The summer days evaporated in a blur. Anita taught her cousin how to throw a ball and, in turn, learned how to braid her hair by herself. She even started exchanging her jeans and shirts for tunics and trousers. They spent hours giggling, sharing secrets, and avoiding the pesky boys.

The day Kalpana left, the girls walked to the corner market and bought friendship bands. They vowed to wear them around their wrists every day. Through their parting tears, Kalpana handed Anita the bag of marbles.

“You keep these. I cannot play them at school.”

For a long time after Kalpana left, Anita sat on the verandah. She watched the parade of traffic drift past the house and wiped her tears with her scarf. She opened the pouch and discovered the pink hair ribbon inside.

“Anita. Come down,” Mummy called.

Anita hastily scooped the items back into the box and pushed it into the closet. She dashed downstairs and ambled into the kitchen, wiping her dusty hands on the back of her tunic.

“See what has come.” Mummy waved her knife at a red box of sweets and envelope sitting on the table. Anita removed the ivory card from the envelope and read the gold embossed script.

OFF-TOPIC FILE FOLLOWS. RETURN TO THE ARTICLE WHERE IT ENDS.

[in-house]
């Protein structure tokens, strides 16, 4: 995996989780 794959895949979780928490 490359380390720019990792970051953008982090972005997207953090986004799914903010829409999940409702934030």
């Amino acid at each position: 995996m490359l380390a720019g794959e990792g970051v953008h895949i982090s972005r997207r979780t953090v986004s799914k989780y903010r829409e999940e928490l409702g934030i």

“On the occasion of the marriage of their daughter Kalpana”

There was a folded piece of paper tucked into the envelope. Anita removed it and saw her name penned in Kalpana’s swirly script.

Anita shook her head and grinned. The note read, “Please wear pink”.

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Member Comments
Member Date
Shirley McClay 05/29/08
Awwww.. sweet. So cool that she found something her cousin liked and used it to build a relationship that ended up being so special.
LauraLee Shaw05/29/08
What a touching story, and you wrote it extremely well. LOVE the ending.
Phyllis Inniss05/30/08
Your very heart was in this piece. I could feel the warmth of the two cousins developing after the initial introduction and you carried it right through to the end, even ignoring the 'pesky boys'. Lovely story.
Laury Hubrich 06/01/08
Oh! What a great story and I like how you intertwined another culture into the US culture using two young girls. Very nice. Awesome writing!
Joanne Sher 06/01/08
Great job, especially, with descriptions. Everything was very vivid, and your gradual development of the girls' friendship was done beautifully. Love the ending too.
Joanne Sher 06/01/08
Great job, especially, with descriptions. Everything was very vivid, and your gradual development of the girls' friendship was done beautifully. Love the ending too.
Cheri Hardaway 06/01/08
This was a delightful read! Nice work. I loved how the two girls, so very different, became close, each learning life lessons and forging memories with the other. Blessings, Cheri
Sara Harricharan 06/02/08
This was wonderful! I loved the names, especially Kalpana. And how they were able to bond over something like Marbles. That was amazing, and so believeable, especially the ending. Really great writing! ^_^
Angela M. Baker-Bridge06/08/08
I absolutely love the tender telling of this special relationship! Very easy to visualize. Congratulations on a worthy placing. Blessings, Angel